Why are they called false widow spiders? Simply because they are often mistaken for their more dangerous cousin the Black Widow Spider. False Widows are not native to our shores, but over the last few decades have become more prevalent with most sightings appearing in the south of England. Climate change leading to warmer weather further north however are leading to sightings further north.
Unlike the Black widow whose bite can lead to nausea, profuse sweating, severe pain in abdomen and back, muscle aches, hypertension and paralysis of the diaphragm, which can cause difficulty in breathing which can last for several and pain from a Black Widow bite can last for up to 12 hours. The False Widow bite is usually no more severe than a bee or wasp sting. Few that have been bitten describe more acute symptoms to include throbbing pain, swelling and tingling in the fingers and on occasion a fever and the general feeling of being unwell, but these generally go away with in a couple of days.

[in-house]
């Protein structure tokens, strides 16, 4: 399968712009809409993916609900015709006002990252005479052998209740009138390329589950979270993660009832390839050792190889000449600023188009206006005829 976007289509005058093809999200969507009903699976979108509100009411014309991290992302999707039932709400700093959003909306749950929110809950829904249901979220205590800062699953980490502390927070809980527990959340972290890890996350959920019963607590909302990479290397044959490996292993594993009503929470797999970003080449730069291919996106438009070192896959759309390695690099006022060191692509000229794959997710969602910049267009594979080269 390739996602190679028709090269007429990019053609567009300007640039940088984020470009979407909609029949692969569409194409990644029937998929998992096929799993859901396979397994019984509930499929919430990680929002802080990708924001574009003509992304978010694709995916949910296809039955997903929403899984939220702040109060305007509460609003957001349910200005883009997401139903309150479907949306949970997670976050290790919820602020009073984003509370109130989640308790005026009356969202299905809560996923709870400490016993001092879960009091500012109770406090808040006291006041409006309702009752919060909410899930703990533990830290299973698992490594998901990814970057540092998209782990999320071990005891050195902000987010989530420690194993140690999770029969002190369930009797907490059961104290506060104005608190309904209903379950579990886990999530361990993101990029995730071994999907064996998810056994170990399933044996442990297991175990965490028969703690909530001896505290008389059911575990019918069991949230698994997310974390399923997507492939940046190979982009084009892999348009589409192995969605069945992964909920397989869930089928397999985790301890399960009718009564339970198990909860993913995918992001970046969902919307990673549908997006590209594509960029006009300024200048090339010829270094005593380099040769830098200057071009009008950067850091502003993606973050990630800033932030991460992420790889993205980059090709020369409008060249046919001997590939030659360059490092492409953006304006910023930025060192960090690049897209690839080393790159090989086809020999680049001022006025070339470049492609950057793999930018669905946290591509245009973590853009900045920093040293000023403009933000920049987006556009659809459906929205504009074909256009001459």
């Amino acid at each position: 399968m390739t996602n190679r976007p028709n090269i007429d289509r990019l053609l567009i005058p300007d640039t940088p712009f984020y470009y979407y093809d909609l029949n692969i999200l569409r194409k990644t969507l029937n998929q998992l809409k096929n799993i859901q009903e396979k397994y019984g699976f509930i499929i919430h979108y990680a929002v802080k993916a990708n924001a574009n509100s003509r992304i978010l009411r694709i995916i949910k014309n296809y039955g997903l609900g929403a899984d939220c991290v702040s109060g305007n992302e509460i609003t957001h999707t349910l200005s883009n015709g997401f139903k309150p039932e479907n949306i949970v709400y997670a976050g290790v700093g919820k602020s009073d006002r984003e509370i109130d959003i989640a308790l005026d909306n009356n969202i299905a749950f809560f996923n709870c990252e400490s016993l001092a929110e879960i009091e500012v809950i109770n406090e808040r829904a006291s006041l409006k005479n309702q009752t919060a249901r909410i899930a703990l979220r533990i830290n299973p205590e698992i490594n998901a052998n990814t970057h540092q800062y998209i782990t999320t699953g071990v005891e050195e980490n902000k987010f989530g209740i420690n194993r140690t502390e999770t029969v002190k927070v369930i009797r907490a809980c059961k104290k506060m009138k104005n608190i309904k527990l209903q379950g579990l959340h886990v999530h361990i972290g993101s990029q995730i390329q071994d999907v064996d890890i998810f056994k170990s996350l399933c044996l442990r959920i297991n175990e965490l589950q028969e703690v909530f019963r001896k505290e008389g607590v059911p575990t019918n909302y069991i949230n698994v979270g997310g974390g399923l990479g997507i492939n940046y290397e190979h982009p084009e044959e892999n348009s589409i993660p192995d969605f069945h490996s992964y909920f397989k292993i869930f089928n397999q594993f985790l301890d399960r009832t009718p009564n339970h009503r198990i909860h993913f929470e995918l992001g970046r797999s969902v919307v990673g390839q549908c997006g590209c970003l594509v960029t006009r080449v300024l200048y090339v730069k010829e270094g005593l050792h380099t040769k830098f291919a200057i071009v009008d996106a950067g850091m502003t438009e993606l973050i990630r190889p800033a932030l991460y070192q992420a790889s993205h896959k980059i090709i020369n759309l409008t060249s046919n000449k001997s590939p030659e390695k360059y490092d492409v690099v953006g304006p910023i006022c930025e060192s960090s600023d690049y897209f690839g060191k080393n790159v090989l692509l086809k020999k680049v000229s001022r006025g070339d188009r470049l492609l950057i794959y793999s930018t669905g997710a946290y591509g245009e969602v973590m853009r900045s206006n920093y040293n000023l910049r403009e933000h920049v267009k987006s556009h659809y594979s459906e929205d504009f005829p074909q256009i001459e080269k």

That said the False Widow spider is a generally non-aggressive species that only bite as a defensive response from things like being accidentally squashed. If you indeed come across a False Widow in your home or near it, you can carefully capture it with a piece of paper and tumbler and release it a distance from your home or property.